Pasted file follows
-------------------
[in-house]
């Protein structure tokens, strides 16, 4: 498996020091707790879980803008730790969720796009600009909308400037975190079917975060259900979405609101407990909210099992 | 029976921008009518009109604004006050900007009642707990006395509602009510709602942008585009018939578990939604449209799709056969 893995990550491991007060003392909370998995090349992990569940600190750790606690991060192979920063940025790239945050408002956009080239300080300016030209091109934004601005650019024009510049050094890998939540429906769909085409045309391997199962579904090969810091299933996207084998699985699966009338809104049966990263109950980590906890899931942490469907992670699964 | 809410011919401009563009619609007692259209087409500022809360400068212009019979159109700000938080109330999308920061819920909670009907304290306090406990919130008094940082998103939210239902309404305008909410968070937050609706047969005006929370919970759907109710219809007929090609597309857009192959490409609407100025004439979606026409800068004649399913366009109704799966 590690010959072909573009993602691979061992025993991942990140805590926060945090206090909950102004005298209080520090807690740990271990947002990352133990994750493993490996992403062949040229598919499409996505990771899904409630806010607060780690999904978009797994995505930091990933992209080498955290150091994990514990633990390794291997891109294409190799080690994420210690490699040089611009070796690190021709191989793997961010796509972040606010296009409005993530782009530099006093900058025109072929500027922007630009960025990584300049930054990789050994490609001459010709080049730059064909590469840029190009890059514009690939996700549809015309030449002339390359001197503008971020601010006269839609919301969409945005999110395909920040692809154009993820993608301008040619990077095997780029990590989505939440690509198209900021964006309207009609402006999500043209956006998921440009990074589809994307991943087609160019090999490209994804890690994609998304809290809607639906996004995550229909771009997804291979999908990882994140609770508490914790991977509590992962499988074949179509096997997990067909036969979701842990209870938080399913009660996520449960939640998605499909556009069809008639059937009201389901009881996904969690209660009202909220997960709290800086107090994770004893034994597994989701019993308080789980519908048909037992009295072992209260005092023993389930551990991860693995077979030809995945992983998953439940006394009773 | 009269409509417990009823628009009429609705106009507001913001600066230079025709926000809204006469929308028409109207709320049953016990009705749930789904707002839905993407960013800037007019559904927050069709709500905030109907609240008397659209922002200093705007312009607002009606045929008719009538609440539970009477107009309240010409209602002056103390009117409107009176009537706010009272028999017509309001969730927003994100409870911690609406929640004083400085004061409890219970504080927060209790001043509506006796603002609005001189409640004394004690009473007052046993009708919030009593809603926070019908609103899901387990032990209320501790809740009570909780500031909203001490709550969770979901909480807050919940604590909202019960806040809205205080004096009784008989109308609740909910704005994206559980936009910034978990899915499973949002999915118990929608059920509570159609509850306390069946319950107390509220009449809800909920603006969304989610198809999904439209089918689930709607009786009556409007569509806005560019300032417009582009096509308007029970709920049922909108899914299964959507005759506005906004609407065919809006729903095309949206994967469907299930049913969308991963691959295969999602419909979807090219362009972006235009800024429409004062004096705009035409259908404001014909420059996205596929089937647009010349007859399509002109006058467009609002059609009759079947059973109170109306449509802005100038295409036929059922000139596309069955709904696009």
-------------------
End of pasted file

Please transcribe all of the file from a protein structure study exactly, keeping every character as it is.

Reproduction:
[in-house]
């Protein structure tokens, strides 16, 4: 498996020091707790879980803008730790969720796009600009909308400037975190079917975060259900979405609101407990909210099992 | 029976921008009518009109604004006050900007009642707990006395509602009510709602942008585009018939578990939604449209799709056969 893995990550491991007060003392909370998995090349992990569940600190750790606690991060192979920063940025790239945050408002956009080239300080300016030209091109934004601005650019024009510049050094890998939540429906769909085409045309391997199962579904090969810091299933996207084998699985699966009338809104049966990263109950980590906890899931942490469907992670699964 | 809410011919401009563009619609007692259209087409500022809360400068212009019979159109700000938080109330999308920061819920909670009907304290306090406990919130008094940082998103939210239902309404305008909410968070937050609706047969005006929370919970759907109710219809007929090609597309857009192959490409609407100025004439979606026409800068004649399913366009109704799966 590690010959072909573009993602691979061992025993991942990140805590926060945090206090909950102004005298209080520090807690740990271990947002990352133990994750493993490996992403062949040229598919499409996505990771899904409630806010607060780690999904978009797994995505930091990933992209080498955290150091994990514990633990390794291997891109294409190799080690994420210690490699040089611009070796690190021709191989793997961010796509972040606010296009409005993530782009530099006093900058025109072929500027922007630009960025990584300049930054990789050994490609001459010709080049730059064909590469840029190009890059514009690939996700549809015309030449002339390359001197503008971020601010006269839609919301969409945005999110395909920040692809154009993820993608301008040619990077095997780029990590989505939440690509198209900021964006309207009609402006999500043209956006998921440009990074589809994307991943087609160019090999490209994804890690994609998304809290809607639906996004995550229909771009997804291979999908990882994140609770508490914790991977509590992962499988074949179509096997997990067909036969979701842990209870938080399913009660996520449960939640998605499909556009069809008639059937009201389901009881996904969690209660009202909220997960709290800086107090994770004893034994597994989701019993308080789980519908048909037992009295072992209260005092023993389930551990991860693995077979030809995945992983998953439940006394009773 | 009269409509417990009823628009009429609705106009507001913001600066230079025709926000809204006469929308028409109207709320049953016990009705749930789904707002839905993407960013800037007019559904927050069709709500905030109907609240008397659209922002200093705007312009607002009606045929008719009538609440539970009477107009309240010409209602002056103390009117409107009176009537706010009272028999017509309001969730927003994100409870911690609406929640004083400085004061409890219970504080927060209790001043509506006796603002609005001189409640004394004690009473007052046993009708919030009593809603926070019908609103899901387990032990209320501790809740009570909780500031909203001490709550969770979901909480807050919940604590909202019960806040809205205080004096009784008989109308609740909910704005994206559980936009910034978990899915499973949002999915118990929608059920509570159609509850306390069946319950107390509220009449809800909920603006969304989610198809999904439209089918689930709607009786009556409007569509806005560019300032417009582009096509308007029970709920049922909108899914299964959507005759506005906004609407065919809006729903095309949206994967469907299930049913969308991963691959295969999602419909979807090219362009972006235009800024429409004062004096705009035409259908404001014909420059996205596929089937647009010349007859399509002109006058467009609002059609009759079947059973109170109306449509802005100038295409036929059922000139596309069955709904696009």